Friday, June 1, 2018

Frontline Arts Exhibit of Veterans' Images

Veteran artists Ron Erickson and Sarah Mess
at Barron Arts Center (photo/Jan Barry)

An exhibition of artwork by military veterans is on view until June 17 at the Barron Arts Center, 582 Rahway Avenue in Woodbridge, NJ. Gallery hours are Monday thru Friday, 11 a.m.-4 p.m.; Saturday and Sunday 2 p.m.-4 p.m.

Sponsored by Frontline Arts (formerly known as Combat Paper NJ), which operates the Printmaking Center of New Jersey in Branchburg, these works were created in programs that offer artistic tools and training for novices and practicing artists, providing an opportunity to use art to explore personal experiences and artistic visions.

The Barron Arts Center is in a Romanesque re-purposed library building donated to the town of Woodbridge by the Barron family, including Dr. John Conner Barron, a surgeon with the 69th New York Volunteers during the Civil War.

The show highlights work by veterans and active duty soldiers painted or printed on handmade paper from recycled military uniforms. Much of this art was done in workshops in New Jersey and the Washington, DC area that Frontline Arts provided for veterans and soldiers in various locales including military hospital recovery programs.

Much of the work on display is raw-edged, unpolished, drawn from war experiences, nightmares and worries about living in a world of seemingly endless wars. Some of it is drawn from seeking peaceful times communing with Nature. Some of it is drawn from witnessing the brute impact of war’s assault on Nature.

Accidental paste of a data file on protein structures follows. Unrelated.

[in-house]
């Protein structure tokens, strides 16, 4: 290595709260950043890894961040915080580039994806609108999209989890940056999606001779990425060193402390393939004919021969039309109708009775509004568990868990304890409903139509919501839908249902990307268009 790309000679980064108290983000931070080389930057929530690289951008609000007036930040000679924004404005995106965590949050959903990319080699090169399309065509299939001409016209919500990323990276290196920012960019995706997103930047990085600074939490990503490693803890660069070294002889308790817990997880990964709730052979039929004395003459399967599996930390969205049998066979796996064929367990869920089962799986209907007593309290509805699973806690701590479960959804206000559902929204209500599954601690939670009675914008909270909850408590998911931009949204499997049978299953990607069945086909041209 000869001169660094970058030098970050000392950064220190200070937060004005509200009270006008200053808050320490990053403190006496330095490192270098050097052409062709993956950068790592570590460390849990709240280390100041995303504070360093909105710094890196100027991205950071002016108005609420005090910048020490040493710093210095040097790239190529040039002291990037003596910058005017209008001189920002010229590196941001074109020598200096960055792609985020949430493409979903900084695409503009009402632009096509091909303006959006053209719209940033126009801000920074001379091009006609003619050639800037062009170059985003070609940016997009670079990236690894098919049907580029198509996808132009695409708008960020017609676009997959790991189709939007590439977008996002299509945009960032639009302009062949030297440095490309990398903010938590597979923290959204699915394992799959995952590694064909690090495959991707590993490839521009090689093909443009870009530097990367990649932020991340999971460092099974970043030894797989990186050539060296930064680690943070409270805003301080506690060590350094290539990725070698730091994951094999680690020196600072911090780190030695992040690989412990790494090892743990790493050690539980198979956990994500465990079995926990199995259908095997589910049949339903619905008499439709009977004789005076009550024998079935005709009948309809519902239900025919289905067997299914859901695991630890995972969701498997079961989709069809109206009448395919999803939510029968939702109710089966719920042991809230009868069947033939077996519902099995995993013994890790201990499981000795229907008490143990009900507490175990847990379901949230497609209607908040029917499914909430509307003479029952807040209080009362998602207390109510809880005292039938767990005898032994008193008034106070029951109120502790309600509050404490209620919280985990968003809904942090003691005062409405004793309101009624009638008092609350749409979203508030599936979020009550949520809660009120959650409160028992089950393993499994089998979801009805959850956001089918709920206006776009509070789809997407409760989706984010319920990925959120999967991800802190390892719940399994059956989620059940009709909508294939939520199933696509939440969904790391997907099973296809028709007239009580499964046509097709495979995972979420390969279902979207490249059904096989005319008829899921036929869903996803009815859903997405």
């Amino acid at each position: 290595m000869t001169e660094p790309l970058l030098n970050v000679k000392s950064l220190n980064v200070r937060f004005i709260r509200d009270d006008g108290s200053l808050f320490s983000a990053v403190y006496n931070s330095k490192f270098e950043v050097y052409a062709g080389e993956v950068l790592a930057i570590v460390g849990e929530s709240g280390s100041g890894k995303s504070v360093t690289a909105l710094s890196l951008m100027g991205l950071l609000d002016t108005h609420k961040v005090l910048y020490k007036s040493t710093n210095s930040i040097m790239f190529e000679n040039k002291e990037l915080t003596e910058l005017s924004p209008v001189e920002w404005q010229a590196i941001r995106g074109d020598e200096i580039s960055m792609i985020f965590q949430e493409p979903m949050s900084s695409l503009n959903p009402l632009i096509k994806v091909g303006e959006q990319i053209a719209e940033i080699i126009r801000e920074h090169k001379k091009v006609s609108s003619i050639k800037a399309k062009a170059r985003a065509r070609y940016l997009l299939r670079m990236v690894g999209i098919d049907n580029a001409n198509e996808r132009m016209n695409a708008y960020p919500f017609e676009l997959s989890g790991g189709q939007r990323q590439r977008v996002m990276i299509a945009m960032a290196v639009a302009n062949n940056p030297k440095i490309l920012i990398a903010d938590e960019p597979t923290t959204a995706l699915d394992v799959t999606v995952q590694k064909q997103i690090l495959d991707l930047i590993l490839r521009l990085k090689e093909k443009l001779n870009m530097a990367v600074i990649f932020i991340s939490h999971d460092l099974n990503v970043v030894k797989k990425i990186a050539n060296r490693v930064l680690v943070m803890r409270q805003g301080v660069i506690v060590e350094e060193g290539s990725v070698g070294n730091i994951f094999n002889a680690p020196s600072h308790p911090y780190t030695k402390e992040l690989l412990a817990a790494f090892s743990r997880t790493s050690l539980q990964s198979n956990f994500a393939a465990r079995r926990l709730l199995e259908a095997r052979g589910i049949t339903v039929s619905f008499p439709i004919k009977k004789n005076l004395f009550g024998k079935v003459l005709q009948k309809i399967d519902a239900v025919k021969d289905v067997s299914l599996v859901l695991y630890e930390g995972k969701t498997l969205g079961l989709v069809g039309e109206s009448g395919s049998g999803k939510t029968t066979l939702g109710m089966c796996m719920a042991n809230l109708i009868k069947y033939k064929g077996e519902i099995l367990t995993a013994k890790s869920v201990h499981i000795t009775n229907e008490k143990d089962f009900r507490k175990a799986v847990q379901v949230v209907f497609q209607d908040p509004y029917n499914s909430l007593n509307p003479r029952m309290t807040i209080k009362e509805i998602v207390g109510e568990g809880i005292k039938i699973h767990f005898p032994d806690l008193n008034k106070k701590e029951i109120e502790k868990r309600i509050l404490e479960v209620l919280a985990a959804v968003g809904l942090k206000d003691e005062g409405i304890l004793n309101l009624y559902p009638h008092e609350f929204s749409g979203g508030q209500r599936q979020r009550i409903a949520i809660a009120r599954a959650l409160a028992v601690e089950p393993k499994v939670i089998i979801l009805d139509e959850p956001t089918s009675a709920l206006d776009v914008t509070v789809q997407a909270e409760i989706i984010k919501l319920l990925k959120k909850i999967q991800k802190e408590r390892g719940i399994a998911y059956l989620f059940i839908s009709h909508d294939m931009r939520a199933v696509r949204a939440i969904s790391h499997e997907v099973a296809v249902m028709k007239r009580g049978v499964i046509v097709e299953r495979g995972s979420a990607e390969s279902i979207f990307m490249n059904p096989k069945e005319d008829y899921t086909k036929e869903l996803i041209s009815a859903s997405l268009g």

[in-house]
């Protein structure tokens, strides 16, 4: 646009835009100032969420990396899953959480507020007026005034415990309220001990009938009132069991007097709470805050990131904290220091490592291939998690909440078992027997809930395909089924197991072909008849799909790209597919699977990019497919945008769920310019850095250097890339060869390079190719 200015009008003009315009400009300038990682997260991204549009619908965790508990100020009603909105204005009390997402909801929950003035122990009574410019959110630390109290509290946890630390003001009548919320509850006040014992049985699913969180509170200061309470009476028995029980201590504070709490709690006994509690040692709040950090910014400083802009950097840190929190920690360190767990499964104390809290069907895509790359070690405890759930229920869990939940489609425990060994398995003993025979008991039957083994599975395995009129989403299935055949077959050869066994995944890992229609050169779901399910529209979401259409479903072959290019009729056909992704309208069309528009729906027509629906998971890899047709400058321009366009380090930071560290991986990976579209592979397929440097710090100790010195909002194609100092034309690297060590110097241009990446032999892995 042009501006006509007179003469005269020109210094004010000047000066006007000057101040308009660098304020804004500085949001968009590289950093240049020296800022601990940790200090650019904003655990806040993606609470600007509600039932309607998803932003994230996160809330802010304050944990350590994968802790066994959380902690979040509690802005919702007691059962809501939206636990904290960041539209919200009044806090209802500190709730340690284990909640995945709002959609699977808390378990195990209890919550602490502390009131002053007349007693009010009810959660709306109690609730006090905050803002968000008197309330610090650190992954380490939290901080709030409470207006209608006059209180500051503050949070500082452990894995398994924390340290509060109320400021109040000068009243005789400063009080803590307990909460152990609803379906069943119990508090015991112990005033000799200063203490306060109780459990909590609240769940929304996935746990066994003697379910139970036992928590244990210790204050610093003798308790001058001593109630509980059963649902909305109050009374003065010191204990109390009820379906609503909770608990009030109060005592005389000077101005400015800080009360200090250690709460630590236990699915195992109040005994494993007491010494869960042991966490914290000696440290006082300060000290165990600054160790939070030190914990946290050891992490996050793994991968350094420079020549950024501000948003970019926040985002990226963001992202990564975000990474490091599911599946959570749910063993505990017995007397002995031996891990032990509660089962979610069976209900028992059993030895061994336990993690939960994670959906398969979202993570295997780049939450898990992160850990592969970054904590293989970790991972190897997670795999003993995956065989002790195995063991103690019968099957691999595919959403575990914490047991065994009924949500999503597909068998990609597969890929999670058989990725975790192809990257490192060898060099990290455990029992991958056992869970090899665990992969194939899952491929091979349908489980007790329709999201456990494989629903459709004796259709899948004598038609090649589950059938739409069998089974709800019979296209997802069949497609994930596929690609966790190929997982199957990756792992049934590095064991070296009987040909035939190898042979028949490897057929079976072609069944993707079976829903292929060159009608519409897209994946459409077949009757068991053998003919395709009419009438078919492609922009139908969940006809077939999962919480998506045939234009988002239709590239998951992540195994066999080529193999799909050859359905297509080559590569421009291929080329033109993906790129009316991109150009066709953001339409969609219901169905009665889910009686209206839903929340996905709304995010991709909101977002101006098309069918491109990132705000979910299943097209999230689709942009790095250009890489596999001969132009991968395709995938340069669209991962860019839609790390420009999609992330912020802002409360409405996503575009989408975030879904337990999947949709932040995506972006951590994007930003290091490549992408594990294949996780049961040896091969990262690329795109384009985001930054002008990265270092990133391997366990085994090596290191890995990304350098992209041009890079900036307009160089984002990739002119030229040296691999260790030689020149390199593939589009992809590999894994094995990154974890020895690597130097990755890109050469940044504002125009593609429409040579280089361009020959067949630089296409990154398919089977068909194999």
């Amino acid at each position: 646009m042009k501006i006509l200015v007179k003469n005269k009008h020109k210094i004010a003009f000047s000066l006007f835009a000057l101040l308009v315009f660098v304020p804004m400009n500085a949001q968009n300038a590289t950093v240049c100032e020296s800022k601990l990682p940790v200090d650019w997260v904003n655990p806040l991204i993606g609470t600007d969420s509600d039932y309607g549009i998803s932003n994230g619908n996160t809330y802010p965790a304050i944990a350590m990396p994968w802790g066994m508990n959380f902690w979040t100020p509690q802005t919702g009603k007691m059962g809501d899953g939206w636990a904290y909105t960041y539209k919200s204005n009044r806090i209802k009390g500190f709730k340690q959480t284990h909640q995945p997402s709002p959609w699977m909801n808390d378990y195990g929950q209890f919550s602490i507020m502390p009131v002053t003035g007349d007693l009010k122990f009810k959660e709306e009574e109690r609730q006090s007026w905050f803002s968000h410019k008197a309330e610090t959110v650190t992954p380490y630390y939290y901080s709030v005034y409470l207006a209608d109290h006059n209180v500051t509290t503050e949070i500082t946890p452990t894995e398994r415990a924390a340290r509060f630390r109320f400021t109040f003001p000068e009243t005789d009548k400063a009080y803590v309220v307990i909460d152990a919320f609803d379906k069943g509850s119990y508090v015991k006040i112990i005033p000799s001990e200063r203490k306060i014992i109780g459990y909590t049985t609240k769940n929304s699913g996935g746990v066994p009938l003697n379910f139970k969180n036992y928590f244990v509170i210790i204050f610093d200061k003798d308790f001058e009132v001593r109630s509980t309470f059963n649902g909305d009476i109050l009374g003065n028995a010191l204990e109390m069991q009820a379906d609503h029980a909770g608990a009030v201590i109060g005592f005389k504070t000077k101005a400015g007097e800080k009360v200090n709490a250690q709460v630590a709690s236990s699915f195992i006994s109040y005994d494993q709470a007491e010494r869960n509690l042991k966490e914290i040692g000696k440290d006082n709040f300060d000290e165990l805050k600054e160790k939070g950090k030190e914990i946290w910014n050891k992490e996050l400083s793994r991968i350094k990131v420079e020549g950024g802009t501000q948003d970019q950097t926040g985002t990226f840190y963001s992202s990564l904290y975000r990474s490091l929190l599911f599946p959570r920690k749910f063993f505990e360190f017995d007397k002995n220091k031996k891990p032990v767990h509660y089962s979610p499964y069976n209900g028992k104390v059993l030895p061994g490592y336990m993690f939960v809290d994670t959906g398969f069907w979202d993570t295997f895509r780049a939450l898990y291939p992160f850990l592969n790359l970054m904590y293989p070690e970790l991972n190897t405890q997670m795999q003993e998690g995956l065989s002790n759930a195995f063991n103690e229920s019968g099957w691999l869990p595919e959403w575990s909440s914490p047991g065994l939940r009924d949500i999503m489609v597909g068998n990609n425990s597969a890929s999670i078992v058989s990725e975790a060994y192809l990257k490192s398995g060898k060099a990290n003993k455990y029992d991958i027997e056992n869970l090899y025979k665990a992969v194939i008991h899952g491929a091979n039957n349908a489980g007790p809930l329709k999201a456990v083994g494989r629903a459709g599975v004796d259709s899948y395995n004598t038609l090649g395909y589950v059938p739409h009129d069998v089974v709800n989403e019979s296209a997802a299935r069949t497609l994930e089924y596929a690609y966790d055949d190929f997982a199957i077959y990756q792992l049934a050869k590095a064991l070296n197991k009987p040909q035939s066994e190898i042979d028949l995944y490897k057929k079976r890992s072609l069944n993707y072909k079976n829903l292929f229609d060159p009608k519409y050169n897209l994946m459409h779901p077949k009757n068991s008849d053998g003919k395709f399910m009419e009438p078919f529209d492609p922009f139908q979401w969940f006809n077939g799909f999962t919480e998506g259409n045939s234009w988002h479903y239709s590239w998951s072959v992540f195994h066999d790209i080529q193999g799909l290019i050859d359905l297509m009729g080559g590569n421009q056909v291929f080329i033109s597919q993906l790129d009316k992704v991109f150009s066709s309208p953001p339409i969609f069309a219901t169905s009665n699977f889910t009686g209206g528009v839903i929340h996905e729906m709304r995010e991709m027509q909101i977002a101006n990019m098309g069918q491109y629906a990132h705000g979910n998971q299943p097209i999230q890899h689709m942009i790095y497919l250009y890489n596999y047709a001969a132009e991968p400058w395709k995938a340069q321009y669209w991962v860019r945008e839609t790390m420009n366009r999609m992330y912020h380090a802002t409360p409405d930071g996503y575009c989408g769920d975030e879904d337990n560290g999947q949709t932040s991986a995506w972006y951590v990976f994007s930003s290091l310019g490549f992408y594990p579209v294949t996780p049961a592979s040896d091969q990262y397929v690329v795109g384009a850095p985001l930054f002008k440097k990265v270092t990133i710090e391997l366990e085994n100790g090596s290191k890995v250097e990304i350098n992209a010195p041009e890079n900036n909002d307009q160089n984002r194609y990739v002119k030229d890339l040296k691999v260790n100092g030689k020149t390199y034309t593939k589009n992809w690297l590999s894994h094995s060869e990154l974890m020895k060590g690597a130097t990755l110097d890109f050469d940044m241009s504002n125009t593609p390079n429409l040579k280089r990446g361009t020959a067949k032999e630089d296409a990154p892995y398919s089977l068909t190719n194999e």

Included in the show is a rough-hewn piece I did titled “Atom Man,” which incorporates a silkscreened image of Da Vinci’s perfectly proportioned man set in a circle with his arms and legs in various poses. I transformed this image into a facsimile of a handmade military patch that reads “Nuclear War Exercise Survivor.”

When I joined the Army in May 1962, I heard a hushed story of soldiers sent to Nevada to participate in nuclear explosion field exercises. Years later, as a news reporter, I wrote about how many of the “peacetime” atomic explosion participants died of cancer. Other unsettling memories include being in the Army during the Cuban Missile Crisis in October 1962, when the threat of nuclear war with the Soviet Union was exceedingly real.

Art by other vets explores war images from the First World War to Vietnam and more recent warfare in Afghanistan, Somalia and the Middle East. Other themes are Veterans Affairs health care treatment and horror stories. Some of the art—particularly, startling pieces by Vietnam vets Jim Fallon and Frank Wagner—won VA art contest awards. Some of the bitterest work, listed as done by “Anonymous,” is by active duty soldiers in military health care treatment programs.

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